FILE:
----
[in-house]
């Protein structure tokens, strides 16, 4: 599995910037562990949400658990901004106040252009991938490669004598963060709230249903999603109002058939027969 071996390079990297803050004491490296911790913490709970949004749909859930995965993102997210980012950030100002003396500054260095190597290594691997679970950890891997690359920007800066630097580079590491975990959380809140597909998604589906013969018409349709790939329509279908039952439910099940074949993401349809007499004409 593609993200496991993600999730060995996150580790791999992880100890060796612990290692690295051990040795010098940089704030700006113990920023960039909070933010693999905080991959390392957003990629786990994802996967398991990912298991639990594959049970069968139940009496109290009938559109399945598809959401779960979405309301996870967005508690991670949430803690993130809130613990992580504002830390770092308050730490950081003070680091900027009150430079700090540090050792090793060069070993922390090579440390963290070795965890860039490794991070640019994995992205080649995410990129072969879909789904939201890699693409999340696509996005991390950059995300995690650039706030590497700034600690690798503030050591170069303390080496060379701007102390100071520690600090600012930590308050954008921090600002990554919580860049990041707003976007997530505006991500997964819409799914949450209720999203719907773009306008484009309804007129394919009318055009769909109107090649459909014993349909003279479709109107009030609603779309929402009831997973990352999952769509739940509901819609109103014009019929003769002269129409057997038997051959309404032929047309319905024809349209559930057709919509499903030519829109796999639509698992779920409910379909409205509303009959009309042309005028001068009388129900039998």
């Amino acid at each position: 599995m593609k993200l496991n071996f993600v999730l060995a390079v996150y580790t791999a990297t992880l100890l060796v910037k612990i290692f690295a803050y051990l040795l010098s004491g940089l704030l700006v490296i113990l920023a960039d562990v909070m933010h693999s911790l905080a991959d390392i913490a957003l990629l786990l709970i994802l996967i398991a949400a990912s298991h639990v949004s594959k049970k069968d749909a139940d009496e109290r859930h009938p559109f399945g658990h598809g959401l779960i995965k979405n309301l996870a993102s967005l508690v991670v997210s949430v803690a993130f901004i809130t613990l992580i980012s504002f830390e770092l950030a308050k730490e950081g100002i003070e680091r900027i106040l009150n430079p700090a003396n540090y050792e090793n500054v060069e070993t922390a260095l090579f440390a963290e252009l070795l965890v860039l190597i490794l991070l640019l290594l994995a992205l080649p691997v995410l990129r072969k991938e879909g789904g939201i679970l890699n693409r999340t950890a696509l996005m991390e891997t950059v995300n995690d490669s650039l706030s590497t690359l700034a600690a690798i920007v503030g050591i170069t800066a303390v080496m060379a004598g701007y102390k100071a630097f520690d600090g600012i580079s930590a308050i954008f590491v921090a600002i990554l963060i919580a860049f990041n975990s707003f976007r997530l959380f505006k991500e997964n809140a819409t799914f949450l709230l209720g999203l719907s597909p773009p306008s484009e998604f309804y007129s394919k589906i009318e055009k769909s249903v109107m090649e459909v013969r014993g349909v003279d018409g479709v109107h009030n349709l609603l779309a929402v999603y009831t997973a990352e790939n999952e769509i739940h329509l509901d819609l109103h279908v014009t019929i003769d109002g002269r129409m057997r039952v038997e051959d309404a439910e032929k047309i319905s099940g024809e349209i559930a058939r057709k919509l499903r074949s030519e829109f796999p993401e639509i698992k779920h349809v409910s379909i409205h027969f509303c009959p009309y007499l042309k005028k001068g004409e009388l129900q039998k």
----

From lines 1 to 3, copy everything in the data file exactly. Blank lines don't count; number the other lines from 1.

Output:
[in-house]
């Protein structure tokens, strides 16, 4: 599995910037562990949400658990901004106040252009991938490669004598963060709230249903999603109002058939027969 071996390079990297803050004491490296911790913490709970949004749909859930995965993102997210980012950030100002003396500054260095190597290594691997679970950890891997690359920007800066630097580079590491975990959380809140597909998604589906013969018409349709790939329509279908039952439910099940074949993401349809007499004409 593609993200496991993600999730060995996150580790791999992880100890060796612990290692690295051990040795010098940089704030700006113990920023960039909070933010693999905080991959390392957003990629786990994802996967398991990912298991639990594959049970069968139940009496109290009938559109399945598809959401779960979405309301996870967005508690991670949430803690993130809130613990992580504002830390770092308050730490950081003070680091900027009150430079700090540090050792090793060069070993922390090579440390963290070795965890860039490794991070640019994995992205080649995410990129072969879909789904939201890699693409999340696509996005991390950059995300995690650039706030590497700034600690690798503030050591170069303390080496060379701007102390100071520690600090600012930590308050954008921090600002990554919580860049990041707003976007997530505006991500997964819409799914949450209720999203719907773009306008484009309804007129394919009318055009769909109107090649459909014993349909003279479709109107009030609603779309929402009831997973990352999952769509739940509901819609109103014009019929003769002269129409057997038997051959309404032929047309319905024809349209559930057709919509499903030519829109796999639509698992779920409910379909409205509303009959009309042309005028001068009388129900039998």
């Amino acid at each position: 599995m593609k993200l496991n071996f993600v999730l060995a390079v996150y580790t791999a990297t992880l100890l060796v910037k612990i290692f690295a803050y051990l040795l010098s004491g940089l704030l700006v490296i113990l920023a960039d562990v909070m933010h693999s911790l905080a991959d390392i913490a957003l990629l786990l709970i994802l996967i398991a949400a990912s298991h639990v949004s594959k049970k069968d749909a139940d009496e109290r859930h009938p559109f399945g658990h598809g959401l779960i995965k979405n309301l996870a993102s967005l508690v991670v997210s949430v803690a993130f901004i809130t613990l992580i980012s504002f830390e770092l950030a308050k730490e950081g100002i003070e680091r900027i106040l009150n430079p700090a003396n540090y050792e090793n500054v060069e070993t922390a260095l090579f440390a963290e252009l070795l965890v860039l190597i490794l991070l640019l290594l994995a992205l080649p691997v995410l990129r072969k991938e879909g789904g939201i679970l890699n693409r999340t950890a696509l996005m991390e891997t950059v995300n995690d490669s650039l706030s590497t690359l700034a600690a690798i920007v503030g050591i170069t800066a303390v080496m060379a004598g701007y102390k100071a630097f520690d600090g600012i580079s930590a308050i954008f590491v921090a600002i990554l963060i919580a860049f990041n975990s707003f976007r997530l959380f505006k991500e997964n809140a819409t799914f949450l709230l209720g999203l719907s597909p773009p306008s484009e998604f309804y007129s394919k589906i009318e055009k769909s249903v109107m090649e459909v013969r014993g349909v003279d018409g479709v109107h009030n349709l609603l779309a929402v999603y009831t997973a990352e790939n999952e769509i739940h329509l509901d819609l109103h279908v014009t019929i003769d109002g002269r129409m057997r039952v038997e051959d309404a439910e032929k047309i319905s099940g024809e349209i559930a058939r057709k919509l499903r074949s030519e829109f796999p993401e639509i698992k779920h349809v409910s379909i409205h027969f509303c009959p009309y007499l042309k005028k001068g004409e009388l129900q039998k």